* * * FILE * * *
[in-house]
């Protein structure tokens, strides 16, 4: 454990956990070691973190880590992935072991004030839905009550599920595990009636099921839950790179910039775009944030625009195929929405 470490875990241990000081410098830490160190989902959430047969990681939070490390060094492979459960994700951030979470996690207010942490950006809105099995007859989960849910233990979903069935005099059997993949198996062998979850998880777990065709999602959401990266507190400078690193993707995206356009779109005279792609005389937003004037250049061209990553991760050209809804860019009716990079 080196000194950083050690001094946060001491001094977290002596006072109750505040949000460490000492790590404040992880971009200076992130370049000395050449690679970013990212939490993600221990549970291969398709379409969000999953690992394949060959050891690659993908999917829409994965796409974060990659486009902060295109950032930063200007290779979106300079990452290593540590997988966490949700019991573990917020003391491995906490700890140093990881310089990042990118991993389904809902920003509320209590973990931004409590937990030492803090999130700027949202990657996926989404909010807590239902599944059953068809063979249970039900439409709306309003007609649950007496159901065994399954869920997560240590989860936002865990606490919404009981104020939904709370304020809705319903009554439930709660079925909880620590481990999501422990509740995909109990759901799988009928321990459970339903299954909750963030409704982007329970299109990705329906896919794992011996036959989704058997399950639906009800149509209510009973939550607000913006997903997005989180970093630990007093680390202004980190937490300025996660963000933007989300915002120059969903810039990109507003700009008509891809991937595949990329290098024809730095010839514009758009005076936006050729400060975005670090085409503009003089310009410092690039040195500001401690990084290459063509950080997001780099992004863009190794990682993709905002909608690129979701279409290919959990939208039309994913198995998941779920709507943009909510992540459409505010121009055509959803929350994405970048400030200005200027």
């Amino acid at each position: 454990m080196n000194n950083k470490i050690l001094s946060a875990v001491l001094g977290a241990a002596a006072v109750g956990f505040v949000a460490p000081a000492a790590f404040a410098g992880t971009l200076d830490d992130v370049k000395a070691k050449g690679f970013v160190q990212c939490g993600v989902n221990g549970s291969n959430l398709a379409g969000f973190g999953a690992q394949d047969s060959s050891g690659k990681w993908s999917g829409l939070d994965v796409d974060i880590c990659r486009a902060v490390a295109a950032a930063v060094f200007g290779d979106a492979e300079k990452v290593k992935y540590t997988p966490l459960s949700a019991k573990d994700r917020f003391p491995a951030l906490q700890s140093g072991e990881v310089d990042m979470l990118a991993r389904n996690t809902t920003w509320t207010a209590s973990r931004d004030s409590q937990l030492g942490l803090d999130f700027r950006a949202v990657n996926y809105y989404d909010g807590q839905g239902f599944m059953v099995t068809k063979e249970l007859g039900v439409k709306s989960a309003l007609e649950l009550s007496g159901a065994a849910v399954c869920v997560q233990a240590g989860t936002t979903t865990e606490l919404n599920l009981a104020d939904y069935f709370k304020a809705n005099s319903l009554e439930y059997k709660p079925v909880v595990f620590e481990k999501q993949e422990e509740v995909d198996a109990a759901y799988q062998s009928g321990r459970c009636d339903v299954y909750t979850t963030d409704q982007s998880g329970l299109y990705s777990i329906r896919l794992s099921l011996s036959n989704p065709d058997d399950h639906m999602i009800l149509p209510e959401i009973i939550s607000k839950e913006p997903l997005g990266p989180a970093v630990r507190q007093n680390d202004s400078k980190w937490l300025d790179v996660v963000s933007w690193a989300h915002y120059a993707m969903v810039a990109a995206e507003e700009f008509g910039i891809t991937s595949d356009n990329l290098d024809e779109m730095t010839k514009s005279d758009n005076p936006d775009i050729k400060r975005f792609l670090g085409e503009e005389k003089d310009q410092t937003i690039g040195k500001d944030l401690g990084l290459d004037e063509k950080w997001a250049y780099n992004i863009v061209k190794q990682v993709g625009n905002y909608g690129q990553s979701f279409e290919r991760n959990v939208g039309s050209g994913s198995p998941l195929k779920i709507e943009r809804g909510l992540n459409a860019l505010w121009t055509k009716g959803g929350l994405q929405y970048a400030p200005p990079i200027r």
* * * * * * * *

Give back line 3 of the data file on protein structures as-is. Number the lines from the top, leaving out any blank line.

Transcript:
């Amino acid at each position: 454990m080196n000194n950083k470490i050690l001094s946060a875990v001491l001094g977290a241990a002596a006072v109750g956990f505040v949000a460490p000081a000492a790590f404040a410098g992880t971009l200076d830490d992130v370049k000395a070691k050449g690679f970013v160190q990212c939490g993600v989902n221990g549970s291969n959430l398709a379409g969000f973190g999953a690992q394949d047969s060959s050891g690659k990681w993908s999917g829409l939070d994965v796409d974060i880590c990659r486009a902060v490390a295109a950032a930063v060094f200007g290779d979106a492979e300079k990452v290593k992935y540590t997988p966490l459960s949700a019991k573990d994700r917020f003391p491995a951030l906490q700890s140093g072991e990881v310089d990042m979470l990118a991993r389904n996690t809902t920003w509320t207010a209590s973990r931004d004030s409590q937990l030492g942490l803090d999130f700027r950006a949202v990657n996926y809105y989404d909010g807590q839905g239902f599944m059953v099995t068809k063979e249970l007859g039900v439409k709306s989960a309003l007609e649950l009550s007496g159901a065994a849910v399954c869920v997560q233990a240590g989860t936002t979903t865990e606490l919404n599920l009981a104020d939904y069935f709370k304020a809705n005099s319903l009554e439930y059997k709660p079925v909880v595990f620590e481990k999501q993949e422990e509740v995909d198996a109990a759901y799988q062998s009928g321990r459970c009636d339903v299954y909750t979850t963030d409704q982007s998880g329970l299109y990705s777990i329906r896919l794992s099921l011996s036959n989704p065709d058997d399950h639906m999602i009800l149509p209510e959401i009973i939550s607000k839950e913006p997903l997005g990266p989180a970093v630990r507190q007093n680390d202004s400078k980190w937490l300025d790179v996660v963000s933007w690193a989300h915002y120059a993707m969903v810039a990109a995206e507003e700009f008509g910039i891809t991937s595949d356009n990329l290098d024809e779109m730095t010839k514009s005279d758009n005076p936006d775009i050729k400060r975005f792609l670090g085409e503009e005389k003089d310009q410092t937003i690039g040195k500001d944030l401690g990084l290459d004037e063509k950080w997001a250049y780099n992004i863009v061209k190794q990682v993709g625009n905002y909608g690129q990553s979701f279409e290919r991760n959990v939208g039309s050209g994913s198995p998941l195929k779920i709507e943009r809804g909510l992540n459409a860019l505010w121009t055509k009716g959803g929350l994405q929405y970048a400030p200005p990079i200027r």